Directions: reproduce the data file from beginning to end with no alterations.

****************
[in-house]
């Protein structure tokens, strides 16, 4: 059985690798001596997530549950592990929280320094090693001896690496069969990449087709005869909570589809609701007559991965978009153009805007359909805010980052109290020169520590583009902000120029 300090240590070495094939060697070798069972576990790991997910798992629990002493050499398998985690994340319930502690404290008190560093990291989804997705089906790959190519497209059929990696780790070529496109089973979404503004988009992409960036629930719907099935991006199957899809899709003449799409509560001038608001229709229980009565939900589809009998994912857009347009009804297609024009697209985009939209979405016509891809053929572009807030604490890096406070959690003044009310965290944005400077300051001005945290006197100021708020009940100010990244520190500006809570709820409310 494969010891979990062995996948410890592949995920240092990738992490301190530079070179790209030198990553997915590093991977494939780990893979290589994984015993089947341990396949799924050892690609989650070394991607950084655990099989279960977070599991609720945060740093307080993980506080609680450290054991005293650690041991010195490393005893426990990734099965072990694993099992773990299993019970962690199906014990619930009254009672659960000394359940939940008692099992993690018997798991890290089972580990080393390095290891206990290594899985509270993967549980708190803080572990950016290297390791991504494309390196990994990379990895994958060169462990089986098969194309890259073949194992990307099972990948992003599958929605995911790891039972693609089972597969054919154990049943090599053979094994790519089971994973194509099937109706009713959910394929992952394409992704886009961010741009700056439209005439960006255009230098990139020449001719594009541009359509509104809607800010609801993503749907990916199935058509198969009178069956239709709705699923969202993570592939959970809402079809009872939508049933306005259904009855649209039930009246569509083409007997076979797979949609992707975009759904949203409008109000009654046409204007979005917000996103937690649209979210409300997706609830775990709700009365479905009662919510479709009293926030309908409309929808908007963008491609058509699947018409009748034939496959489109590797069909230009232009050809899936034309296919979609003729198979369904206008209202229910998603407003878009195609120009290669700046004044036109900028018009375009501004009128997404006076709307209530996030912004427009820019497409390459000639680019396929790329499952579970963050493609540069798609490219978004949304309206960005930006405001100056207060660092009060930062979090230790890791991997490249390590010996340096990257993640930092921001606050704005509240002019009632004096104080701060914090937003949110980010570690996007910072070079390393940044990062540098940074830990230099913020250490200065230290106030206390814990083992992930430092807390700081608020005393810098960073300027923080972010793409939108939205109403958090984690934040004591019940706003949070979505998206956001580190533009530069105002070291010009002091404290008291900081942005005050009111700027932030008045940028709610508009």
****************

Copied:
[in-house]
């Protein structure tokens, strides 16, 4: 059985690798001596997530549950592990929280320094090693001896690496069969990449087709005869909570589809609701007559991965978009153009805007359909805010980052109290020169520590583009902000120029 300090240590070495094939060697070798069972576990790991997910798992629990002493050499398998985690994340319930502690404290008190560093990291989804997705089906790959190519497209059929990696780790070529496109089973979404503004988009992409960036629930719907099935991006199957899809899709003449799409509560001038608001229709229980009565939900589809009998994912857009347009009804297609024009697209985009939209979405016509891809053929572009807030604490890096406070959690003044009310965290944005400077300051001005945290006197100021708020009940100010990244520190500006809570709820409310 494969010891979990062995996948410890592949995920240092990738992490301190530079070179790209030198990553997915590093991977494939780990893979290589994984015993089947341990396949799924050892690609989650070394991607950084655990099989279960977070599991609720945060740093307080993980506080609680450290054991005293650690041991010195490393005893426990990734099965072990694993099992773990299993019970962690199906014990619930009254009672659960000394359940939940008692099992993690018997798991890290089972580990080393390095290891206990290594899985509270993967549980708190803080572990950016290297390791991504494309390196990994990379990895994958060169462990089986098969194309890259073949194992990307099972990948992003599958929605995911790891039972693609089972597969054919154990049943090599053979094994790519089971994973194509099937109706009713959910394929992952394409992704886009961010741009700056439209005439960006255009230098990139020449001719594009541009359509509104809607800010609801993503749907990916199935058509198969009178069956239709709705699923969202993570592939959970809402079809009872939508049933306005259904009855649209039930009246569509083409007997076979797979949609992707975009759904949203409008109000009654046409204007979005917000996103937690649209979210409300997706609830775990709700009365479905009662919510479709009293926030309908409309929808908007963008491609058509699947018409009748034939496959489109590797069909230009232009050809899936034309296919979609003729198979369904206008209202229910998603407003878009195609120009290669700046004044036109900028018009375009501004009128997404006076709307209530996030912004427009820019497409390459000639680019396929790329499952579970963050493609540069798609490219978004949304309206960005930006405001100056207060660092009060930062979090230790890791991997490249390590010996340096990257993640930092921001606050704005509240002019009632004096104080701060914090937003949110980010570690996007910072070079390393940044990062540098940074830990230099913020250490200065230290106030206390814990083992992930430092807390700081608020005393810098960073300027923080972010793409939108939205109403958090984690934040004591019940706003949070979505998206956001580190533009530069105002070291010009002091404290008291900081942005005050009111700027932030008045940028709610508009």